Soviet Premier Alexei Kosygin, looking fit and hearty, reappeared today in public for the first time since he reportedly suffered a heart attack four months ago.
Kosygin, who is 76 today, delivered a 45-minute speech to a political gathering at the Bolshoi Theater. He clearly relished the frequent applause and offered his remarks with ease and a crisp delivery, tough he lost his place several times toward the end.
The premier struck the same note of harsh criticism of the United States as other Politburo members have in recent days and attacked his own country's economic performance, which has laged behind planned goals in recent years.
While great economic gains have been made recently, he said, "unsolved questions are quite numerous. Much is yet to be done to satisfy the population's demand for a number of foodstuffs and manufactured goods, to improve housing, medical and everyday services for the people."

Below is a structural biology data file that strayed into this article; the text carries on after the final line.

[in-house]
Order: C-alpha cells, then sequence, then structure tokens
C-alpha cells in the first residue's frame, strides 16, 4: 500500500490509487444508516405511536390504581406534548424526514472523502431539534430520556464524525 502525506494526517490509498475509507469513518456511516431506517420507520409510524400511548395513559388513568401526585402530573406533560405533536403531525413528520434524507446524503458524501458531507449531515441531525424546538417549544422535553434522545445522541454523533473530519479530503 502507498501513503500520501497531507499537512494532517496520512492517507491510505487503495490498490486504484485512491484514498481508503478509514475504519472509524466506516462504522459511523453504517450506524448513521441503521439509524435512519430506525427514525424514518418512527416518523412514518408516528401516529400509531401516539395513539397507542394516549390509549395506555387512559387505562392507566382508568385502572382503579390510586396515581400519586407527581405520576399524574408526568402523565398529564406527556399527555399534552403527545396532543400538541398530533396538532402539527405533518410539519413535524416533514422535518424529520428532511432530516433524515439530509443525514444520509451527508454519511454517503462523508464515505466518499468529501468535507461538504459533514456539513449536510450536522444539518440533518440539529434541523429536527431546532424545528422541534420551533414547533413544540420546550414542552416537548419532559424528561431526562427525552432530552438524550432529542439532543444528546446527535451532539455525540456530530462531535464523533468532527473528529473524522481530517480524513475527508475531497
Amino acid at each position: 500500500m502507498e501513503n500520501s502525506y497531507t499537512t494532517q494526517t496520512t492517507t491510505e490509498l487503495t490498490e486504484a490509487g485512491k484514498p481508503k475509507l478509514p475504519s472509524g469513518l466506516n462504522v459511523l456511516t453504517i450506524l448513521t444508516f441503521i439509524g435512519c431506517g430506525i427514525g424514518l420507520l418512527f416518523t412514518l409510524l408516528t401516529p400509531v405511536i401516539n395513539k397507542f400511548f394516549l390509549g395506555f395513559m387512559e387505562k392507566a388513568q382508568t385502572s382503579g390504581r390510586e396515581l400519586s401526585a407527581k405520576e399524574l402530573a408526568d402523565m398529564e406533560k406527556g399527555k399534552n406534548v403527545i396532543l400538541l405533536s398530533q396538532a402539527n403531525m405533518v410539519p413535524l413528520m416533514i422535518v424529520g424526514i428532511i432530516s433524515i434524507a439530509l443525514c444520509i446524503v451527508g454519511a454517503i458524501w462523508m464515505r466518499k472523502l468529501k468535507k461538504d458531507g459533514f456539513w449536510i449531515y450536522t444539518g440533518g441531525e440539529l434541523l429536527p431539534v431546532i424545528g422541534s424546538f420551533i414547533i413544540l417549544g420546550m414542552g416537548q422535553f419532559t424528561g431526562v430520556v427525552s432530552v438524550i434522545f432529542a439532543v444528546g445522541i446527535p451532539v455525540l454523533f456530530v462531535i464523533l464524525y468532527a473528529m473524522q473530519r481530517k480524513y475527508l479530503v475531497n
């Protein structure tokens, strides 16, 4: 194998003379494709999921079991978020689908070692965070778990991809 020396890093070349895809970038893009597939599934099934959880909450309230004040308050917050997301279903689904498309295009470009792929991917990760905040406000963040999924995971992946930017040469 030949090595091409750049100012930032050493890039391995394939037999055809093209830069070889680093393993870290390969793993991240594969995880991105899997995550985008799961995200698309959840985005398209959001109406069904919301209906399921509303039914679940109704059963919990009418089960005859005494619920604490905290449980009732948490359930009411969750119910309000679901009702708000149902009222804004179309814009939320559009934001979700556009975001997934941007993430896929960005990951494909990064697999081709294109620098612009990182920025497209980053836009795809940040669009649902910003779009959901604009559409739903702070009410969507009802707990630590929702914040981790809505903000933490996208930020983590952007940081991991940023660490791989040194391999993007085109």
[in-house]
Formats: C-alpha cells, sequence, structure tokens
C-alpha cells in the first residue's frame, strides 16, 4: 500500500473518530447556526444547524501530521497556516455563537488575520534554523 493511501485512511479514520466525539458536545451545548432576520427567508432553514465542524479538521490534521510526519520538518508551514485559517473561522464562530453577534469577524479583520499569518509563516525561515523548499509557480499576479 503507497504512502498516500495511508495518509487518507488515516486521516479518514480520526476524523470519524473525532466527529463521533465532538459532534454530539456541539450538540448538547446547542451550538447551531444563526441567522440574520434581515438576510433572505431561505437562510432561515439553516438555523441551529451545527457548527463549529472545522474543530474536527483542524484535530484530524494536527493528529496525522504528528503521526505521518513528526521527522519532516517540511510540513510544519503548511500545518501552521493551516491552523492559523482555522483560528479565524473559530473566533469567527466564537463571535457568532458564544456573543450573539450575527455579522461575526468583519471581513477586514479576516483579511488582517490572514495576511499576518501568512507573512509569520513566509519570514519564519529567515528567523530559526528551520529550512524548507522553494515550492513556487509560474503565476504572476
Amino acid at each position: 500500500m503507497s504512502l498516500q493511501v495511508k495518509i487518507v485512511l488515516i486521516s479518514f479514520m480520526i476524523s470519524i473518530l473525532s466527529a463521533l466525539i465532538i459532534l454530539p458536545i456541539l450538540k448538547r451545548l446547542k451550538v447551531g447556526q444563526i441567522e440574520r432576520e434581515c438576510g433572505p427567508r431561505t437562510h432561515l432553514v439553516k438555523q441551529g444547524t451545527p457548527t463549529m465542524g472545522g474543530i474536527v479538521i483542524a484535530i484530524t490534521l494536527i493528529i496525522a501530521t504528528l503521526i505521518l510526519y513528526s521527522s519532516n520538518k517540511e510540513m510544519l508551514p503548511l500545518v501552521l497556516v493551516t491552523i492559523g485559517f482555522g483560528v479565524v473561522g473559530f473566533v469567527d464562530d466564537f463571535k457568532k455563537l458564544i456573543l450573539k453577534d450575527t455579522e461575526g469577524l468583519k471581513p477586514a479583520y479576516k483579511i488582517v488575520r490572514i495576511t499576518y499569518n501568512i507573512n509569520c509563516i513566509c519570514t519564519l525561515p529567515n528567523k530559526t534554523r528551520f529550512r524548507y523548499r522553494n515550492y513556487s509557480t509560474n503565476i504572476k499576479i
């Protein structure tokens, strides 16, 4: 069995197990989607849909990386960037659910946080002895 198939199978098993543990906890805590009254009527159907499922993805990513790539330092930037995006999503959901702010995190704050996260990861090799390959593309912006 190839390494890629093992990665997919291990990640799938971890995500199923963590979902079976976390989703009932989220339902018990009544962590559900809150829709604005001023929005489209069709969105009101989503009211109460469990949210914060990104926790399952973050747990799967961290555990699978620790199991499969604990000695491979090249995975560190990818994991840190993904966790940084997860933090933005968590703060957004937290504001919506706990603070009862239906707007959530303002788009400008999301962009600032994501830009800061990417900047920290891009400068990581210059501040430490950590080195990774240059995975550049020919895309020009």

As head of government, Kosygin is responsible for the economy, and such criticisms, have become routine as the ruling Communist Party seeks to improve performance without making fundamental changes that could diminish party control.
Kosygin, whose long absence has never been explained officially, was last seen publicly Oct. 17. His duties have been performed by Nikolai Tikonov, 74, who was made a voting Politubro member in November. b